Head of the Environmental Protection Agency (EPA), Dr. Vincent Adams, has been able to defy the ExxonMobil –Guyana deal which requires seven days notice before visits for inspection could be made to the American company’s offshore operations.
In the environmental permits that the oil giant would need, Dr. Adams included a provision which allows his officials, the ability to visit the company’s Floating Production Storage and Offloading (FPSO) vessels without prior notice.
While he has been able to secure this, the EPA Head said that the lack of resources does constrain the agency from making full use of that provision. But the official was quick to note that this is only for the time being.
The EPA Head said, “I have always said that oversight bodies should not have to provide notice. We should be able to visit at anytime. It is not practical for us to do so now due to the lack of resources but that would not be our permanent state of affairs. I was adamant however that it needs to be in the permit as a matter of principle.”
Until the EPA gets a boost of resources, it will have to rely on ExxonMobil to provide transportation to its operations.
ELEMENT OF SURPRISE
According to Global Witness, Governments and their respective auditing officers must have the power to make “unannounced” visits to inspect the operations as well as the records of oil companies. The international body that works to break the links between natural resource exploitation, corruption, and human rights abuses, said it is only then one can truly ensure companies are in compliance with the required standards of transparency and accountability.
The Global Witness made the said call during a review of just two of the Production Sharing Agreements (PSA) between the Government of Uganda and Tullow Oil; Chinese National Offshore Oil Corporation and French oil major, Total S. A.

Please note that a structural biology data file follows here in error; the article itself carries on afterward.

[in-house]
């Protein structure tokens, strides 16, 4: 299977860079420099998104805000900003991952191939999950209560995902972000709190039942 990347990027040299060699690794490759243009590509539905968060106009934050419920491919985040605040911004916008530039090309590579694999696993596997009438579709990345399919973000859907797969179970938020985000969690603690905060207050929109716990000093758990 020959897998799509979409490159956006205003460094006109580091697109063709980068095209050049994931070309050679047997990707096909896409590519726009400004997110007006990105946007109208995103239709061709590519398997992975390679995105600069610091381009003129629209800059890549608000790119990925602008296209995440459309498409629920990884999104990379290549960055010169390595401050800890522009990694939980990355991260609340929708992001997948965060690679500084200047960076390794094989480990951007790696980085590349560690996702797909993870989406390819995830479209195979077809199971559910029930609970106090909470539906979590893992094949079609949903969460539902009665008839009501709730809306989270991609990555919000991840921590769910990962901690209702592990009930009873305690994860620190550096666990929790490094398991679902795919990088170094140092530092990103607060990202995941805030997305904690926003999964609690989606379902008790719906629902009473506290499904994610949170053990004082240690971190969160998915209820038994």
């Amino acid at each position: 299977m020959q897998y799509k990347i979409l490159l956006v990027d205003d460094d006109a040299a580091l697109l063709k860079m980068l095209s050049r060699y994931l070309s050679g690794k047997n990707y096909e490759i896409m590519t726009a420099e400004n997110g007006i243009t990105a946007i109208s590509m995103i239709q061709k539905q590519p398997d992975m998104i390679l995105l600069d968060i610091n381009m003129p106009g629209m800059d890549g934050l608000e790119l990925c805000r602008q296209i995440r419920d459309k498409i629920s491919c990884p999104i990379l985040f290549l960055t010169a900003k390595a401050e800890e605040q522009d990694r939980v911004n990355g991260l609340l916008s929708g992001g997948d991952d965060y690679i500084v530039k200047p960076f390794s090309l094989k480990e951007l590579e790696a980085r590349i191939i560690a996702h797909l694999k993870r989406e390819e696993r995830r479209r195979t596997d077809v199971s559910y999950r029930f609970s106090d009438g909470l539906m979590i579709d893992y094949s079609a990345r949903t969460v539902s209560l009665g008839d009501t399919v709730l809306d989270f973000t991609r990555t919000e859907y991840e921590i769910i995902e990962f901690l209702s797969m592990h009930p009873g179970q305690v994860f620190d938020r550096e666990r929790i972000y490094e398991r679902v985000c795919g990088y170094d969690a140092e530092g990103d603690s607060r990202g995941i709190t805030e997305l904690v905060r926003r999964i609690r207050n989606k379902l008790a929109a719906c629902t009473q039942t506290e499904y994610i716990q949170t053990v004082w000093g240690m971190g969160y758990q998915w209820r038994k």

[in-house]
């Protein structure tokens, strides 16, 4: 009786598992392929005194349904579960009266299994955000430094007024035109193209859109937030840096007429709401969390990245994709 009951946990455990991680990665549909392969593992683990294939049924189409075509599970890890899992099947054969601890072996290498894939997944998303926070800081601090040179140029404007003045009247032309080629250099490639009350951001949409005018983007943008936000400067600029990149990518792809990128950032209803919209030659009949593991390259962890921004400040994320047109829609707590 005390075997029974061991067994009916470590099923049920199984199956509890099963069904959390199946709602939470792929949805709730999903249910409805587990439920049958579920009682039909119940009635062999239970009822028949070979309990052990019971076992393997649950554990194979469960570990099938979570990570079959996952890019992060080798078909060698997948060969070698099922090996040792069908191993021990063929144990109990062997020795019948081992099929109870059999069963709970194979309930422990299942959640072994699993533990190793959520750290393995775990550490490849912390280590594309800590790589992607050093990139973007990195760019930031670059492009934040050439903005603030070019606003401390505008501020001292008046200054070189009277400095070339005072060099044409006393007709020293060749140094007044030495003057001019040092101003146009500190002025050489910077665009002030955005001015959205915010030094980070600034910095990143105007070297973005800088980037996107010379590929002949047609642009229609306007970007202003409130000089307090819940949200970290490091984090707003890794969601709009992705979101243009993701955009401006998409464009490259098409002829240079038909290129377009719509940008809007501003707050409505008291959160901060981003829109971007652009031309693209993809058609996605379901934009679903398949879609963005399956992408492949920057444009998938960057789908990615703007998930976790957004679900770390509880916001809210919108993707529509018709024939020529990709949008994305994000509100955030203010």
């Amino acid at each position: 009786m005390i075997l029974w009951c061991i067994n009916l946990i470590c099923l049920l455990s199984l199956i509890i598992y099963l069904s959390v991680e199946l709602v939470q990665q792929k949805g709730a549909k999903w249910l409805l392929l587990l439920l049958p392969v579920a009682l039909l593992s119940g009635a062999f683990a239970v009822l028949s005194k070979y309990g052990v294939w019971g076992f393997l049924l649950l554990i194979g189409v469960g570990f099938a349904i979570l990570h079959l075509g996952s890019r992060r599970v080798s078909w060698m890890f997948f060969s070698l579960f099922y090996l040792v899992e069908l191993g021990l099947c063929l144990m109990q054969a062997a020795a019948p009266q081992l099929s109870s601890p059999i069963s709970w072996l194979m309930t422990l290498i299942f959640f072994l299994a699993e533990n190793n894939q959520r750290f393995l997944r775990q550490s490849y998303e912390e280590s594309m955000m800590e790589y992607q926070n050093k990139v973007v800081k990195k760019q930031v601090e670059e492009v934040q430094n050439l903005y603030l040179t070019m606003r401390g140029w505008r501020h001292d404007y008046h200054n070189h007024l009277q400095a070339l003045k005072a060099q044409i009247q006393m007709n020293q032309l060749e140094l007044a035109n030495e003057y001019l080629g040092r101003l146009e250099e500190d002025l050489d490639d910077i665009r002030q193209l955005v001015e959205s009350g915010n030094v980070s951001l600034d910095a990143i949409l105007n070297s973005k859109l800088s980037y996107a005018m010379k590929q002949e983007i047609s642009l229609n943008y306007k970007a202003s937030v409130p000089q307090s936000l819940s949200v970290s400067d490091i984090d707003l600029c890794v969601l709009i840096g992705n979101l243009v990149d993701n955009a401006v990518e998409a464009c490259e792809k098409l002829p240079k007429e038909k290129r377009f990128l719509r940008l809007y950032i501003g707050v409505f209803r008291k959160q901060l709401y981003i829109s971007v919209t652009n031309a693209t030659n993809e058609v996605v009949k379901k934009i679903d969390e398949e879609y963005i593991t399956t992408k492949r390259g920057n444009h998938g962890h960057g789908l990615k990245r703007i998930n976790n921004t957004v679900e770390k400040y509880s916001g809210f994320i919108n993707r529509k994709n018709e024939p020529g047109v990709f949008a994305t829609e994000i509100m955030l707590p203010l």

During its assessment, the Global Witness found that prior to 2008, the PSAs of the agreements between those entities and the Government of Uganda, contained strict rules regarding powers to inspect.
The Global Witness noted that based on the provisions of the PSAs, the government was allowed to enter the contract area ‘at all reasonable times’ to witness operations, test equipment used to measure production and inspect assets, records and data.
However, the Government must give at least ‘30 days’ notice to the company ahead of any inspection. The Global Witness said that these provisions obstruct public authorities from making unannounced visits at any time to inspect the assets or observe petroleum operations.
The anticorruption body further noted that inspection covers a range of key areas for the oil sector: from financial concerns through to health and safety requirements, and environmental compliance. In all of these areas, the Global Witness said that “effective inspection may well require an element of surprise to prevent crucial facts from being concealed.”
It subsequently recommended that future contracts, including the model PSA, should allow the Government to pay surprise visits to all petroleum facilities. It said too that inspection reports should also be made public.
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